B&L: What animal do you associate yourself with (given our ties to oxen)?
Hickman: Animal… Maybe the beaver? Like the big daddy beaver – I am rather protective, but if I put my mind to it, I sure get a lot of stuff done.
B&L: Why music? Why do you seek it? Why do you create it? How’d it come calling to you?
Hickman: I really do believe that music is a calling. If it wasn’t – I would almost certainly be doing something easier. I was the son of two physicians in Virginia, and a very good student. Music was the first time I felt like I had a superpower. Like I was an X-Men or something. It’s a magical feeling, being able to improvise, and just make music from nothing on the spot.
B&L: What’s the making of a great show?
Hickman: To have a great show, you have to believe in the music you are making. And you have to know it well enough that you are going to have fun. OR know that you don’t know the music, and have fun anyway!
B&L: Is it weird to set foot onto stage and play to a room full of (mostly) strangers? Or are they all friends at this point?
Hickman: It’s not weird anymore. It’s the only job I’ve ever had, since I was an adolescent boy. I try to have confidence in what I do. If strangers don’t like it, I just assume something is wrong with them.
B&L: Let’s talk about the Power Outage Party you’ve got coming up at the Word Barn? What’s it all about?
Hickman: The Power Outage Party is very special to me. It’s a night of fully acoustic music, performed in the round, with no electricity and only head lamps and lanterns for lights. When people used to ask me what style of music I played, I said I play music you could play if the power went out. To me, that means Songs. Bluegrass. Jazz. Classical music. Folk songs and fiddle tunes. All kinds of stuff that you could play anywhere, in a cabin or on a boat. I wanted to bring that feeling and that versatility to a venue, in a very intimate way.
B&L: What was the impetus for this type of show? Where did it all begin?
Hickman: This is the third year of the Power Outage Party – and this performance at the Word Barn is the only time I have brought it on the road. There are so many people performing that it doesn’t make a lot of financial sense. But it’s just so much fun that only doing two shows seems like a waste.
B&L: Why the Word Barn? What keeps you coming back? Why do this thing here?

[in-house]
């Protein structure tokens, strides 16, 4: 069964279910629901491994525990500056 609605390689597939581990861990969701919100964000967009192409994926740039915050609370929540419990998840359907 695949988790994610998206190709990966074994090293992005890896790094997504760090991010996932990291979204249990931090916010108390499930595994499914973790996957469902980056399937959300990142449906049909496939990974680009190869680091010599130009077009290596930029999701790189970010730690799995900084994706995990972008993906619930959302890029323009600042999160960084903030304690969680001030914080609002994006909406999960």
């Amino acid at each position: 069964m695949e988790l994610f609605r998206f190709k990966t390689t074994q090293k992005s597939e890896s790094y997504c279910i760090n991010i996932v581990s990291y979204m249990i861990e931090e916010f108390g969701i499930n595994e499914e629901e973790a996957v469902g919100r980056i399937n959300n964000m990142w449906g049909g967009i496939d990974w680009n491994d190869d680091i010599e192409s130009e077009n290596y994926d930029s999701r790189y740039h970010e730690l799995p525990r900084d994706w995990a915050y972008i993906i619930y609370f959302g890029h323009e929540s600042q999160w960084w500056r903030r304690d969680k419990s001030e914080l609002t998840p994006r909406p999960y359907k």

Hickman: The Word Barn is an exceptional place. It’s a venue that was created for the right reasons. The Barnstar! shows I have played there have all been great. And I really thought that the Word Barn would be an amazing place to have a fully unplugged performance.
B&L: What do you appreciate about literally taking music back to its roots (in a room, full of people, sharing songs, no soundcheck, maybe some lanterns…)
Hickman: Not paying attention is not an option. You have to be very present when musicians are standing 12 inches away from you. It’s a very vulnerable feeling performance.
B&L: How does the “setlist” come together for this sort of engagement? Do you choose the tunes, or is it off-the-cuff selections from each participant?
Hickman: I get song suggestions from the artists, and help edit and collate those into a show I want to see. Every show is different. Sometimes we have special guests that appear, and we just make it work. And a number of songs I just really want to hear. That’s why I make gigs, so that my more talented musical friends will do my bidding.
B&L: What’s one tune (or, heck, a couple) that exists out there in the ether that blows you away that you kind of wish you had written yourself?
Hickman: You know what’s a crazy song? “Transit” by Richard Shindell. That is an amazing song. It’s such a strange story. And halfway through the song, the entire narrative turns on a dime, from a small tiny detail earlier in the song. It’s breathtaking.
B&L: What’s the hardest tune you’ve ever needed to find your way through in a live setting?
Hickman: Well – a few years ago, John Prine asked me to play the encore with him, when Josh Ritter and I were opening for him in Charlottesville. His guitar tech handed me his guitar and said get on stage! As the song went on, John Prine said “why don’t you pick one, Zack?” I like to play guitar, and I can play just fine, but I am not amazing. Now I’m soloing with John Prine in front of 5,000 people? That was a crazy situation. At the end of the song, he says “Come on Zack, why don’t you take us on home?” I played the last solo and the show was over. That was a special one.
B&L: Question number 12. If you could have a dozen of anything, what would that dozen of something be?
Hickman: I’d take 12 more power outage parties in a heartbeat!
Zachariah Hickman’s Power Outage Party takes place at the Word Barn on Thursday, November 21st. Space is limited. The show takes place smack dab in the middle of the Barn. Reserve your spot and gather further bits of information right here.